Millionaire, Wheel of Fortune, Jeopardy and Family Feud all kick off on September 12. Buy a Vowel tells me that WoF will start with teachers week. They know everything about the show, so I believe them. Meanwhile, Millionaire debuts its new Vegas eps in what could be a make or break season. The elderly quizzer has taken up residence in the Nielsen basement. I've heard some rumblings about better timeslots in a few markets this year, so maybe Chris and Harrison and friends might survive. Or maybe not.

The CBS daytime epics, The Price is Right and Let's Make a Deal, begin their new skeins on September 19, along with Celebrity Name Game. TPiR became an institution decades ago, kind of like the Smithsonian. LMAD may be on the way to the same status. Craig Ferguson's lively Pyramid knockoff has somewhat surprisingly endured through the daytime syndie wars, where casualties are frequent and bloody. It helps that he's a very talented host.

Wednesday, August 24, 2016

Questionable

The NFL season starts soon (I think) and this story from a sports site is pretty typical. Except for the game show reference.

New England coach Bill Belichick mentioned $64,000 Question during a press conference. The sports site helpfully tells its readers that the show was "the 50s version of Who Wants to be a Millionaire." The writer ignores that little rumpus about the show and other 1950s game shows. Or maybe he just doesn't know about it.

$64,000 Question wasn't as blatantly rigged as, say, Twenty One. But the pushy sponsor Revlon still tried to manipulate results in ways that would make modern-day S&P people apoplectic. Wikipedia (usual caveats) offers a good summary of the shenanigans.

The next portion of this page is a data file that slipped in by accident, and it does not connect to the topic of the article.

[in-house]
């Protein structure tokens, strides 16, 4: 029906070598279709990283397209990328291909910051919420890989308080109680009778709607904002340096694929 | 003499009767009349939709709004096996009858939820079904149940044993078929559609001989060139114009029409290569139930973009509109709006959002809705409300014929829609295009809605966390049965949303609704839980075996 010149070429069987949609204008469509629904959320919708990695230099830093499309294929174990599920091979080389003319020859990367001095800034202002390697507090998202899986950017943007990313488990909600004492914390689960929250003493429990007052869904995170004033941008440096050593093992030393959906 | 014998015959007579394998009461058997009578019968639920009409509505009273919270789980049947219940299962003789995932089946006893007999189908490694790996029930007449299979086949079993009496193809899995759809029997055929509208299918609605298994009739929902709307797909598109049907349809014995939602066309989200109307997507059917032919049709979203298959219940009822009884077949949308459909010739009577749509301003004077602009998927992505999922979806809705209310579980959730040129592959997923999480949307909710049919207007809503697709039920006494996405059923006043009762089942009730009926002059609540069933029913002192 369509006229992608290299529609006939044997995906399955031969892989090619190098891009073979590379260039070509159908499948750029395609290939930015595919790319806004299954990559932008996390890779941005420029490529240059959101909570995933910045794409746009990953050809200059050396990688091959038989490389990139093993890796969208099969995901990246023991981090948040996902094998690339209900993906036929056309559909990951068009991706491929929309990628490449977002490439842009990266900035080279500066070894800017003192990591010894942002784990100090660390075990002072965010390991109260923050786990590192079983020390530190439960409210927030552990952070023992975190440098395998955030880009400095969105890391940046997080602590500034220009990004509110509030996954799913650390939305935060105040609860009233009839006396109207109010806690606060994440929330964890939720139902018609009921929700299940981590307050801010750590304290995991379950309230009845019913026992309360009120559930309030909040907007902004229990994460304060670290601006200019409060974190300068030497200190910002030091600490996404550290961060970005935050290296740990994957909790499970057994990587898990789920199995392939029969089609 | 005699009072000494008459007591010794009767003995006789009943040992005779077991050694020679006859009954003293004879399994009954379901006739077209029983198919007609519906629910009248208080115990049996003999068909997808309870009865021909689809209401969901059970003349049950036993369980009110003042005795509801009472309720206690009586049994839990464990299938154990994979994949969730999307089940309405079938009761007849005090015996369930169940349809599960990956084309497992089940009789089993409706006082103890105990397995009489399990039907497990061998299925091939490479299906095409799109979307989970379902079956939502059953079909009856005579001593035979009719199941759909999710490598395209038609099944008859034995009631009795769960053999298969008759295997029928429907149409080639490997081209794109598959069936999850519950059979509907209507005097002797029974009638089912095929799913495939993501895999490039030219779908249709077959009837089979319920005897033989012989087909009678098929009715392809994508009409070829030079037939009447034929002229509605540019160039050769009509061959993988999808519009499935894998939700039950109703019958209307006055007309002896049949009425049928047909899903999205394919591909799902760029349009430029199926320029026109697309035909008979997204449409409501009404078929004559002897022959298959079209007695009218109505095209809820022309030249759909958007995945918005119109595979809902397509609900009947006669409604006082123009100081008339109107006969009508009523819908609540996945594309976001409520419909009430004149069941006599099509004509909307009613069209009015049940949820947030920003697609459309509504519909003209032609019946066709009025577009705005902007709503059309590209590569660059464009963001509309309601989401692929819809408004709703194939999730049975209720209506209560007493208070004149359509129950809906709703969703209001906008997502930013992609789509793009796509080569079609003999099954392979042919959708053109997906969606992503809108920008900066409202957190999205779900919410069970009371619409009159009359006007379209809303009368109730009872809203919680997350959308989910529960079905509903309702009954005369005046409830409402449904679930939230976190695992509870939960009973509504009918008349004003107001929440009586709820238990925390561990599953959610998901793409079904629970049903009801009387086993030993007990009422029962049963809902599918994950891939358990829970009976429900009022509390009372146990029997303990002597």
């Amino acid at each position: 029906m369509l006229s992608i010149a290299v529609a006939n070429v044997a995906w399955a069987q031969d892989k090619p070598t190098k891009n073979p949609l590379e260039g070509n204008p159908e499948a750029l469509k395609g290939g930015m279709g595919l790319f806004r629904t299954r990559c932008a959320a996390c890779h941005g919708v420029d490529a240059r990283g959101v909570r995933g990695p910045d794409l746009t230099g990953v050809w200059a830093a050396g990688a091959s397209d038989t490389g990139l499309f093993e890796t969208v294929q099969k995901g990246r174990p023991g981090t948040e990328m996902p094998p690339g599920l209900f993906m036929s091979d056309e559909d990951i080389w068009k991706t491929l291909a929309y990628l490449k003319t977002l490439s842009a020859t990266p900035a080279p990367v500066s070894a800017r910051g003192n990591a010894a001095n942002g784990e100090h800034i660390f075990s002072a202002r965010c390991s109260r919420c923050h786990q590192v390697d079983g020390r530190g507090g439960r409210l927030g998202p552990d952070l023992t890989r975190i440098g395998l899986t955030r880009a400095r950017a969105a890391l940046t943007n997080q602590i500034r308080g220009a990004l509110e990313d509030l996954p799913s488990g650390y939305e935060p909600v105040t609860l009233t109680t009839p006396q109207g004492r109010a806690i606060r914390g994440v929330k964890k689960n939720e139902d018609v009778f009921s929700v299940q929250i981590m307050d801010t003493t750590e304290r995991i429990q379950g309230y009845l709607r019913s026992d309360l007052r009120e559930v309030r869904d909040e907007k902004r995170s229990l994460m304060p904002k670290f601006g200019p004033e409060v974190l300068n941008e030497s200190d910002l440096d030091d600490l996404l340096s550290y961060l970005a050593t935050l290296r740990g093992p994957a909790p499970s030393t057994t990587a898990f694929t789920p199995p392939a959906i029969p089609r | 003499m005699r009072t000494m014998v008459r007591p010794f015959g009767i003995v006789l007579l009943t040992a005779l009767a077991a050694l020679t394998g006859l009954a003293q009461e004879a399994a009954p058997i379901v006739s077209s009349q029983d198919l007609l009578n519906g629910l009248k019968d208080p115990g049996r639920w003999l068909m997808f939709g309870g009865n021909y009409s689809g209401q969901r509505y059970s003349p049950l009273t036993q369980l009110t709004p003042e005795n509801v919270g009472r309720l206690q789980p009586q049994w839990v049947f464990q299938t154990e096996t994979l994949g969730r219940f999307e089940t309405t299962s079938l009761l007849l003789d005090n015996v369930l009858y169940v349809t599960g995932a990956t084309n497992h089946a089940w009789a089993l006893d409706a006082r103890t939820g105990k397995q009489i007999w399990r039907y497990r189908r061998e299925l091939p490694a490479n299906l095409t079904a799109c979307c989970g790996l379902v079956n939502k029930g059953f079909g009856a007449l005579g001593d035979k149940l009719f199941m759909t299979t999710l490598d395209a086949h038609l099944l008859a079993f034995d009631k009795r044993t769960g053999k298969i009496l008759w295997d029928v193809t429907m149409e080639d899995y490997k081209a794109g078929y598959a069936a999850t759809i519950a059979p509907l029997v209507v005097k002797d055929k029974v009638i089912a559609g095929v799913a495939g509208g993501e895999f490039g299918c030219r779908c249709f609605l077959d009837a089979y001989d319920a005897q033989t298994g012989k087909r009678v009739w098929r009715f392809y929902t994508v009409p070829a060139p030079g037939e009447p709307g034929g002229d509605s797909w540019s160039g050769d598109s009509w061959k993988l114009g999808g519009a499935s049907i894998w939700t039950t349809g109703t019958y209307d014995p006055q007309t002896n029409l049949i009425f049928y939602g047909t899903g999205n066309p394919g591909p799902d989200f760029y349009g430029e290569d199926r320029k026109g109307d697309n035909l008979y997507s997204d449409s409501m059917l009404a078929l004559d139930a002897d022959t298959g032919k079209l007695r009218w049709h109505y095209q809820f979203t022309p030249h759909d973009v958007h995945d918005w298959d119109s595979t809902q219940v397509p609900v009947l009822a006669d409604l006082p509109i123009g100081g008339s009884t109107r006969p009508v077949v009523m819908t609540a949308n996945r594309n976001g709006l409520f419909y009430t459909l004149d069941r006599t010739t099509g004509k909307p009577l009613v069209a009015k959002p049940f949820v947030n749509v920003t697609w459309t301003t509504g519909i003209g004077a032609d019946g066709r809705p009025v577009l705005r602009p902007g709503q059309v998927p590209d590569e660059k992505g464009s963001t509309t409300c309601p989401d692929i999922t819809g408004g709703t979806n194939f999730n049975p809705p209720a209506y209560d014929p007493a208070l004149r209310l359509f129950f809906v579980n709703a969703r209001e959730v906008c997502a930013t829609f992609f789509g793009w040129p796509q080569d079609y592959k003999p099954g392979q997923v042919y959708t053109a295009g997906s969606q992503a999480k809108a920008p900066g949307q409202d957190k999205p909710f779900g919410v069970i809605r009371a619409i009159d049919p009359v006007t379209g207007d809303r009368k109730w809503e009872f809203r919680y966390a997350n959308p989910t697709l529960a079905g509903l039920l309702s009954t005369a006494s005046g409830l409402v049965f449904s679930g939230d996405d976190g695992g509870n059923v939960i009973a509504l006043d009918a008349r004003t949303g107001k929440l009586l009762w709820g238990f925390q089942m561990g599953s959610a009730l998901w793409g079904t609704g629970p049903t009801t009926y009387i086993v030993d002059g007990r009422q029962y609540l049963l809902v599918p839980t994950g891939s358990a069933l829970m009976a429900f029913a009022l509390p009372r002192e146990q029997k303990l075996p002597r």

Despite its iffy reputation $64,000 Question gets at least a little respect. The show appeared on GSN's top 50 special, TV Guide's top 60 list, and Game Show Forum's 50 greatest list. I don't want to sound like a prig, guys, but the show really doesn't deserve a place on such honor rolls. These odorous 1950s efforts should go on a separate list. Let's call them Rigged But Important.

Tuesday, August 23, 2016

Ratings: that corrupt and boring sports show whacks the syndies

Thank heavens the Olympics are finally over. But before the endless sports show stumbled to a halt, it inflicted a lot of Nielsen damage on syndie game shows. They all got creamed. TV News Check has the discouraging household ratings for the week of August 8-14...

Family Feud 5.9 - down five ticks, even with its zillions of daily runs
Wheel of Fortune 5.2 - down a couple ticks
Jeopardy 4.9 - down three ticks to a season low
Celebrity Name Game 1.1 - down a couple ticks
Millionaire 1.1 - down a tick

Next month the reruns will end at last, and the numbers might start perking up.

GSN continued to have less than stellar ratings by recent years' standards in the week of August 15-21. 359K/262K/362K viewers prime time/total day/extended prime time. GSN ranked 42nd, 34th and 42nd in the windows. Winsanity is clearing hurting the prime time average.